Nanomaterials hold much promise for biological applications, but they require appropriate functionalization to provide biocompatibility in biological environments. For noncovalent functionalization with biocompatible polymers, the polymer must also remain attached to the nanomaterial after removal of its excess to mimic the high-dilution conditions of administration in vivo. Reported here are the synthesis and utilization of singly substituted conjugates of dextran and a phospholipid (dextran-DSPE) as stable coatings for nanomaterials. Suspensions of single-walled carbon nanotubes were found not only to be stable to phosphate buffered saline (PBS), serum, and a variety of pH's after excess polymer removal, but also to provide brighter photoluminescence than carbon nanotubes suspended by poly(ethylene glycol)-DSPE. In addition, both gold nanoparticles (AuNPs) and gold nanorods (AuNRs) were found to maintain their dispersion and characteristic optical absorbance after transfer into dextran-DSPE and were obtained in much better yield than similar suspensions with PEG-phospholipid and commonly used thiol-PEG. These suspensions were also stable to PBS, serum, and a variety of pH's after removal of excess polymer. dextran-DSPE thus shows great promise as a general surfactant material for the functionalization of a variety of nanomaterials, which could facilitate future biological applications.

    View details for DOI 10.1021/ja807307e

    View details for Web of Science ID 000262483100060

    View details for PubMedID 19061329

  • Enhanced Sensitivity Carbon Nanotubes as Targeted Photoacoustic Molecular Imaging Agents Conference on Photons Plus Ultrasound - Imaging and Sensing 2009 de la Zerda, A., Liu, Z., Zavaleta, C., Bodapati, S., Teed, R., Vaithilingam, S., Ma, T., Oralkan, O., Chen, X., Khuri-Yakub, B. T., Dai, H., Gambhir, S. S. SPIE-INT SOC OPTICAL ENGINEERING. 2009

    View details for DOI 10.1117/12.809601

    View details for Web of Science ID 000285714100080

  • Supramolecular Stacking of Doxorubicin on Carbon Nanotubes for In Vivo Cancer Therapy ANGEWANDTE CHEMIE-INTERNATIONAL EDITION Liu, Z., Fan, A. C., Rakhra, K., Sherlock, S., Goodwin, A., Chen, X., Yang, Q., Felsher, D. W., Dai, H. 2009; 48 (41): 7668-7672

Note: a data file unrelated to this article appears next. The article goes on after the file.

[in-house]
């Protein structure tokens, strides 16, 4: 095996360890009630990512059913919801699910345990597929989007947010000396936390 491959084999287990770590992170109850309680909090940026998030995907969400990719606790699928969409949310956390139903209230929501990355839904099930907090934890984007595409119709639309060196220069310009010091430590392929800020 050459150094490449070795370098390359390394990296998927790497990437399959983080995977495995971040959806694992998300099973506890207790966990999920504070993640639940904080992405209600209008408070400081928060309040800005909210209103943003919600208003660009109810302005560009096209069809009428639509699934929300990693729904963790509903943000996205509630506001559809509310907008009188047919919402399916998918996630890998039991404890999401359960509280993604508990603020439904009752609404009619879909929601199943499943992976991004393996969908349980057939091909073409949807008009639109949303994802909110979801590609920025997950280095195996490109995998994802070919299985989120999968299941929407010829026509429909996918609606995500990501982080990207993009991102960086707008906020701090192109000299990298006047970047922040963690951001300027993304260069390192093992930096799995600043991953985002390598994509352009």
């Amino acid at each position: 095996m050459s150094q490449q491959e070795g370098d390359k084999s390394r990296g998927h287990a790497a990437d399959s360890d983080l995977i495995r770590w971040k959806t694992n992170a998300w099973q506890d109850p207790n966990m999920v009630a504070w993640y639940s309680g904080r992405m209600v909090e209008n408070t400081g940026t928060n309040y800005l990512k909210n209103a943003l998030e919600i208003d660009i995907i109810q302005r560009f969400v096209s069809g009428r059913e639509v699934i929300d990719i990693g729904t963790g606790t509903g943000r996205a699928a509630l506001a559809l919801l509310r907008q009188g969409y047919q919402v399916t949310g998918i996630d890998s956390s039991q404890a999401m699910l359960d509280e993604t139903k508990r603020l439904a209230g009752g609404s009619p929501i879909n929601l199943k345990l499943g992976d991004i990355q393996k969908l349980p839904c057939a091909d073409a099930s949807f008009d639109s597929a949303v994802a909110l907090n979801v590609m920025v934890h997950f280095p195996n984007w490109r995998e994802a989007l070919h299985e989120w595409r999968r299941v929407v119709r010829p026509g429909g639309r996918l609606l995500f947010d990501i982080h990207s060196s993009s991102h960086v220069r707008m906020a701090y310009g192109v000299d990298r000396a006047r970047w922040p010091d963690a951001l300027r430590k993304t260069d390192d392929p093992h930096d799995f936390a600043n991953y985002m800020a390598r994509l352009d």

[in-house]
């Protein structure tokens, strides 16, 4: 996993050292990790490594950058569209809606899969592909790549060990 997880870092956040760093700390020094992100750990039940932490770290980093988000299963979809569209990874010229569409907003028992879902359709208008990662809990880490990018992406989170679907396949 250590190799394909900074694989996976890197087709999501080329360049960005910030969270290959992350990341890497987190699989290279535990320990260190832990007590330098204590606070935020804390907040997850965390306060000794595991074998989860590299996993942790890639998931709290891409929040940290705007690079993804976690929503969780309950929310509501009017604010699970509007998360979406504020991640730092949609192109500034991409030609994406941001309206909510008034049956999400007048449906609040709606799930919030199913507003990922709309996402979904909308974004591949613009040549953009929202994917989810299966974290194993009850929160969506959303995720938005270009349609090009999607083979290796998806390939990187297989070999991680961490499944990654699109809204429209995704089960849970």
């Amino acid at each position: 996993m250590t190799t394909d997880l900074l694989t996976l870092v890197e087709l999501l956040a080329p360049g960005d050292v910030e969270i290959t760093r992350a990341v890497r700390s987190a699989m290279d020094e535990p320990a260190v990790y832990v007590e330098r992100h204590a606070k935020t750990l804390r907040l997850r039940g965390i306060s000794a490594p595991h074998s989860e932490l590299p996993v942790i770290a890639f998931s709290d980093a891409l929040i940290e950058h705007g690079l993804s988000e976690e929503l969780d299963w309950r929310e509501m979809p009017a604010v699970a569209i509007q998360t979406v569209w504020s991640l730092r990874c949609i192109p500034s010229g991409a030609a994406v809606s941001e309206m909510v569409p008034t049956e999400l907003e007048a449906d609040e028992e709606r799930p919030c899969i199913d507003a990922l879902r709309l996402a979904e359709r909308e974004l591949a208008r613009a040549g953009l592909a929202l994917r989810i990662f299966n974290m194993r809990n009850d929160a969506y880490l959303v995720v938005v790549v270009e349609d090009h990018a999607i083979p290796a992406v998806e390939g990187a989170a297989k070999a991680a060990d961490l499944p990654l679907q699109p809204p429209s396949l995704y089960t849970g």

View details for DOI 10.1002/anie.200902612

    View details for Web of Science ID 000270436900037

    View details for PubMedID 19760685

  • Separation of Nanoparticles in a Density Gradient: FeCo@C and Gold Nanocrystals ANGEWANDTE CHEMIE-INTERNATIONAL EDITION Sun, X., Tabakman, S. M., Seo, W., Zhang, L., Zhang, G., Sherlock, S., Bai, L., Dai, H. 2009; 48 (5): 939-942

    View details for DOI 10.1002/anie.200805047

    View details for Web of Science ID 000263082200016

    View details for PubMedID 19107884

    View details for PubMedCentralID PMC2656675

  • Preparation of carbon nanotube bioconjugates for biomedical applications NATURE PROTOCOLS Liu, Z., Tabakman, S. M., Chen, Z., Dai, H. 2009; 4 (9): 1372-1382


    Biomedical applications of carbon nanotubes have attracted much attention in recent years. Here, we summarize our previously developed protocols for functionalization and bioconjugation of single-walled carbon nanotubes (SWNTs) for various biomedical applications including biological imaging; using nanotubes as Raman, photoluminescence and photoacoustic labels; sensing using nanotubes as Raman tags and drug delivery. Sonication of SWNTs in solutions of phospholipid-polyethylene glycol (PL-PEG) is our most commonly used protocol of SWNT functionalization. Compared with other frequently used covalent strategies, our non-covalent functionalization protocol largely retains the intrinsic optical properties of SWNTs, which are useful in various biological imaging and sensing applications. Functionalized SWNTs are conjugated with targeting ligands, including peptides and antibodies for specific cell labeling in vitro or tumor targeting in vivo. Radio labels are introduced for tracking and imaging of SWNTs in real time in vivo. Moreover, SWNTs can be conjugated with small interfering RNA (siRNA) or loaded with chemotherapy drugs for drug delivery. These procedures take various times ranging from 1 to 5 d.